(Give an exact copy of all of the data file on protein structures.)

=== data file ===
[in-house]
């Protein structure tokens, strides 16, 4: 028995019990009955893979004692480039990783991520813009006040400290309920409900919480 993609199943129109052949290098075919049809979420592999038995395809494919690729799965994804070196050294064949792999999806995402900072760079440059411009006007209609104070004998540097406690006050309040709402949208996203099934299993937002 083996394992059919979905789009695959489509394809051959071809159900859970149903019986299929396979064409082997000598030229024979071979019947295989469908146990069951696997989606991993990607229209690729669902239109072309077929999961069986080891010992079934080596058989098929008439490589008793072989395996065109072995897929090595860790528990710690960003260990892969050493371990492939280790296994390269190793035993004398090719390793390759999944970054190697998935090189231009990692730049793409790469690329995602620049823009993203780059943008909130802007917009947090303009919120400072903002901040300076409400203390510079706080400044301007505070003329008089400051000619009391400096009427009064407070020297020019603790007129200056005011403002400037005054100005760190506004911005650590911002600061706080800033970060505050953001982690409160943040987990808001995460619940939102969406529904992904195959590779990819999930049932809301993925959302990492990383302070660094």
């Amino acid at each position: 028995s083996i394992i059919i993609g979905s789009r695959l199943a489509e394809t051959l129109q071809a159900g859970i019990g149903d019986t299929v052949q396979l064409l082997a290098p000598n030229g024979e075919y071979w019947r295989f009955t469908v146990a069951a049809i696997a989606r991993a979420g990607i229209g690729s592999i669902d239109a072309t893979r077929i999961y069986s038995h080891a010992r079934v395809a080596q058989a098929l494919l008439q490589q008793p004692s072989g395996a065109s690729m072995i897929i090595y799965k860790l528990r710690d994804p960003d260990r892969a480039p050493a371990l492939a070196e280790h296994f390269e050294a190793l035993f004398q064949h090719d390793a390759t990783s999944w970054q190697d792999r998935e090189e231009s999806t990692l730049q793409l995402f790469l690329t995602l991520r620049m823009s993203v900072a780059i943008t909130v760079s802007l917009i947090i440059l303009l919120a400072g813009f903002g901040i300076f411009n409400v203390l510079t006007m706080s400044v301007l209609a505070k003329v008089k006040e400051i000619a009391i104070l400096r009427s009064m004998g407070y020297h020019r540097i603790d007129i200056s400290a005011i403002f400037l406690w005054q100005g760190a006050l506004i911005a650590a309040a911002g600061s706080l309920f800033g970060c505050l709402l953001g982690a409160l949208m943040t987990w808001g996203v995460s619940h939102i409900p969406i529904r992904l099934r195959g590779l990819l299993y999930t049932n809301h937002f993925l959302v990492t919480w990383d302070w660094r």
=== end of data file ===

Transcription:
[in-house]
């Protein structure tokens, strides 16, 4: 028995019990009955893979004692480039990783991520813009006040400290309920409900919480 993609199943129109052949290098075919049809979420592999038995395809494919690729799965994804070196050294064949792999999806995402900072760079440059411009006007209609104070004998540097406690006050309040709402949208996203099934299993937002 083996394992059919979905789009695959489509394809051959071809159900859970149903019986299929396979064409082997000598030229024979071979019947295989469908146990069951696997989606991993990607229209690729669902239109072309077929999961069986080891010992079934080596058989098929008439490589008793072989395996065109072995897929090595860790528990710690960003260990892969050493371990492939280790296994390269190793035993004398090719390793390759999944970054190697998935090189231009990692730049793409790469690329995602620049823009993203780059943008909130802007917009947090303009919120400072903002901040300076409400203390510079706080400044301007505070003329008089400051000619009391400096009427009064407070020297020019603790007129200056005011403002400037005054100005760190506004911005650590911002600061706080800033970060505050953001982690409160943040987990808001995460619940939102969406529904992904195959590779990819999930049932809301993925959302990492990383302070660094």
């Amino acid at each position: 028995s083996i394992i059919i993609g979905s789009r695959l199943a489509e394809t051959l129109q071809a159900g859970i019990g149903d019986t299929v052949q396979l064409l082997a290098p000598n030229g024979e075919y071979w019947r295989f009955t469908v146990a069951a049809i696997a989606r991993a979420g990607i229209g690729s592999i669902d239109a072309t893979r077929i999961y069986s038995h080891a010992r079934v395809a080596q058989a098929l494919l008439q490589q008793p004692s072989g395996a065109s690729m072995i897929i090595y799965k860790l528990r710690d994804p960003d260990r892969a480039p050493a371990l492939a070196e280790h296994f390269e050294a190793l035993f004398q064949h090719d390793a390759t990783s999944w970054q190697d792999r998935e090189e231009s999806t990692l730049q793409l995402f790469l690329t995602l991520r620049m823009s993203v900072a780059i943008t909130v760079s802007l917009i947090i440059l303009l919120a400072g813009f903002g901040i300076f411009n409400v203390l510079t006007m706080s400044v301007l209609a505070k003329v008089k006040e400051i000619a009391i104070l400096r009427s009064m004998g407070y020297h020019r540097i603790d007129i200056s400290a005011i403002f400037l406690w005054q100005g760190a006050l506004i911005a650590a309040a911002g600061s706080l309920f800033g970060c505050l709402l953001g982690a409160l949208m943040t987990w808001g996203v995460s619940h939102i409900p969406i529904r992904l099934r195959g590779l990819l299993y999930t049932n809301h937002f993925l959302v990492t919480w990383d302070w660094r």